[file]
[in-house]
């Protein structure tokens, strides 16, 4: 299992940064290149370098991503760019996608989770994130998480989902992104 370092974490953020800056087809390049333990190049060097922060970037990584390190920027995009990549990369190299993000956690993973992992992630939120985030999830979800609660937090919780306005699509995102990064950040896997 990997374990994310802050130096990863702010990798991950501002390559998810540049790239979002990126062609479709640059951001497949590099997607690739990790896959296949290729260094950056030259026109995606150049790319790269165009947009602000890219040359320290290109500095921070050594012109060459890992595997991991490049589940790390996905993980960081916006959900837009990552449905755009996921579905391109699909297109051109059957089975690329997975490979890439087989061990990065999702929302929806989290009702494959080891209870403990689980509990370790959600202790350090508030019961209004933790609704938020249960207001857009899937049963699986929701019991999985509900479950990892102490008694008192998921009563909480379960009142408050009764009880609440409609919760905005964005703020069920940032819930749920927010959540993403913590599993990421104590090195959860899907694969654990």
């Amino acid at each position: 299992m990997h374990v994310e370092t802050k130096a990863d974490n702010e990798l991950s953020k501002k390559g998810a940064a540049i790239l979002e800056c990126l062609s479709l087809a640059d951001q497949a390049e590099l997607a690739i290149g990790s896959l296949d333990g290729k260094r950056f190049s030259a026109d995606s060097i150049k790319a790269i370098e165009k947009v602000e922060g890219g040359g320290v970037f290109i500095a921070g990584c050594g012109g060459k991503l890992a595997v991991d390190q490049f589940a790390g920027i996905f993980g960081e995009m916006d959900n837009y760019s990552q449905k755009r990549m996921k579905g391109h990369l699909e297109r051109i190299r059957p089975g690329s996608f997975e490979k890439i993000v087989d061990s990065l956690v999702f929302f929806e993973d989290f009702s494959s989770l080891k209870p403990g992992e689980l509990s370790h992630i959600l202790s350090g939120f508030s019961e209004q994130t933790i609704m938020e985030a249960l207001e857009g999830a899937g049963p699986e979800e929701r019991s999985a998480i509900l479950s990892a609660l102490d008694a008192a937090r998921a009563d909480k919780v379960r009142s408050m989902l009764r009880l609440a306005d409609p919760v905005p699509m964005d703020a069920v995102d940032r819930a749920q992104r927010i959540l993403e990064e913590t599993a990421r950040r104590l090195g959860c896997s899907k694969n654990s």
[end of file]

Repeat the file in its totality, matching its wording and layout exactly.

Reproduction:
[in-house]
């Protein structure tokens, strides 16, 4: 299992940064290149370098991503760019996608989770994130998480989902992104 370092974490953020800056087809390049333990190049060097922060970037990584390190920027995009990549990369190299993000956690993973992992992630939120985030999830979800609660937090919780306005699509995102990064950040896997 990997374990994310802050130096990863702010990798991950501002390559998810540049790239979002990126062609479709640059951001497949590099997607690739990790896959296949290729260094950056030259026109995606150049790319790269165009947009602000890219040359320290290109500095921070050594012109060459890992595997991991490049589940790390996905993980960081916006959900837009990552449905755009996921579905391109699909297109051109059957089975690329997975490979890439087989061990990065999702929302929806989290009702494959080891209870403990689980509990370790959600202790350090508030019961209004933790609704938020249960207001857009899937049963699986929701019991999985509900479950990892102490008694008192998921009563909480379960009142408050009764009880609440409609919760905005964005703020069920940032819930749920927010959540993403913590599993990421104590090195959860899907694969654990």
């Amino acid at each position: 299992m990997h374990v994310e370092t802050k130096a990863d974490n702010e990798l991950s953020k501002k390559g998810a940064a540049i790239l979002e800056c990126l062609s479709l087809a640059d951001q497949a390049e590099l997607a690739i290149g990790s896959l296949d333990g290729k260094r950056f190049s030259a026109d995606s060097i150049k790319a790269i370098e165009k947009v602000e922060g890219g040359g320290v970037f290109i500095a921070g990584c050594g012109g060459k991503l890992a595997v991991d390190q490049f589940a790390g920027i996905f993980g960081e995009m916006d959900n837009y760019s990552q449905k755009r990549m996921k579905g391109h990369l699909e297109r051109i190299r059957p089975g690329s996608f997975e490979k890439i993000v087989d061990s990065l956690v999702f929302f929806e993973d989290f009702s494959s989770l080891k209870p403990g992992e689980l509990s370790h992630i959600l202790s350090g939120f508030s019961e209004q994130t933790i609704m938020e985030a249960l207001e857009g999830a899937g049963p699986e979800e929701r019991s999985a998480i509900l479950s990892a609660l102490d008694a008192a937090r998921a009563d909480k919780v379960r009142s408050m989902l009764r009880l609440a306005d409609p919760v905005p699509m964005d703020a069920v995102d940032r819930a749920q992104r927010i959540l993403e990064e913590t599993a990421r950040r104590l090195g959860c896997s899907k694969n654990s």